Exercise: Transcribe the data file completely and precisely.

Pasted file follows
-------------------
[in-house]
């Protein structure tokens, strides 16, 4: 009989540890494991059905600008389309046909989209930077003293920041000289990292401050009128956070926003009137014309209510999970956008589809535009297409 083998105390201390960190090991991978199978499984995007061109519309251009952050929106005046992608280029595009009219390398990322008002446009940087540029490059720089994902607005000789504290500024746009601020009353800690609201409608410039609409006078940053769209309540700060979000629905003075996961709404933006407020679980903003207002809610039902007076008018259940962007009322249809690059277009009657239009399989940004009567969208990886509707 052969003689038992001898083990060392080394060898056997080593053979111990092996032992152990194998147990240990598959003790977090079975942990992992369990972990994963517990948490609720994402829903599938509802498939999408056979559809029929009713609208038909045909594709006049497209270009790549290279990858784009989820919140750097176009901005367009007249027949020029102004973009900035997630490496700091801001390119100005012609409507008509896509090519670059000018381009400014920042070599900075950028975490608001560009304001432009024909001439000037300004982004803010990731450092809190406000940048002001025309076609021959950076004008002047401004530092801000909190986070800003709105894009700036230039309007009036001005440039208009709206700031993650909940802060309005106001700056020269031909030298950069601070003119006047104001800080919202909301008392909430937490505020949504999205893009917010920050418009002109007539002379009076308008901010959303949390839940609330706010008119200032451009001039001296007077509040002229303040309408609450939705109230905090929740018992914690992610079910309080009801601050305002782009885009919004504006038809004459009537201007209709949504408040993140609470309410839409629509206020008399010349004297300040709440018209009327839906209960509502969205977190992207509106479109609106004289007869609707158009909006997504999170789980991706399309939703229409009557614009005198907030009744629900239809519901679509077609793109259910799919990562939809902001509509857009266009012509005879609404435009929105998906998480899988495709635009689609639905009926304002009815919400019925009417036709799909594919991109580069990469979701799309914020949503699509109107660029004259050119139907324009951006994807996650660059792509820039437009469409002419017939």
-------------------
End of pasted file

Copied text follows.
[in-house]
């Protein structure tokens, strides 16, 4: 009989540890494991059905600008389309046909989209930077003293920041000289990292401050009128956070926003009137014309209510999970956008589809535009297409 083998105390201390960190090991991978199978499984995007061109519309251009952050929106005046992608280029595009009219390398990322008002446009940087540029490059720089994902607005000789504290500024746009601020009353800690609201409608410039609409006078940053769209309540700060979000629905003075996961709404933006407020679980903003207002809610039902007076008018259940962007009322249809690059277009009657239009399989940004009567969208990886509707 052969003689038992001898083990060392080394060898056997080593053979111990092996032992152990194998147990240990598959003790977090079975942990992992369990972990994963517990948490609720994402829903599938509802498939999408056979559809029929009713609208038909045909594709006049497209270009790549290279990858784009989820919140750097176009901005367009007249027949020029102004973009900035997630490496700091801001390119100005012609409507008509896509090519670059000018381009400014920042070599900075950028975490608001560009304001432009024909001439000037300004982004803010990731450092809190406000940048002001025309076609021959950076004008002047401004530092801000909190986070800003709105894009700036230039309007009036001005440039208009709206700031993650909940802060309005106001700056020269031909030298950069601070003119006047104001800080919202909301008392909430937490505020949504999205893009917010920050418009002109007539002379009076308008901010959303949390839940609330706010008119200032451009001039001296007077509040002229303040309408609450939705109230905090929740018992914690992610079910309080009801601050305002782009885009919004504006038809004459009537201007209709949504408040993140609470309410839409629509206020008399010349004297300040709440018209009327839906209960509502969205977190992207509106479109609106004289007869609707158009909006997504999170789980991706399309939703229409009557614009005198907030009744629900239809519901679509077609793109259910799919990562939809902001509509857009266009012509005879609404435009929105998906998480899988495709635009689609639905009926304002009815919400019925009417036709799909594919991109580069990469979701799309914020949503699509109107660029004259050119139907324009951006994807996650660059792509820039437009469409002419017939």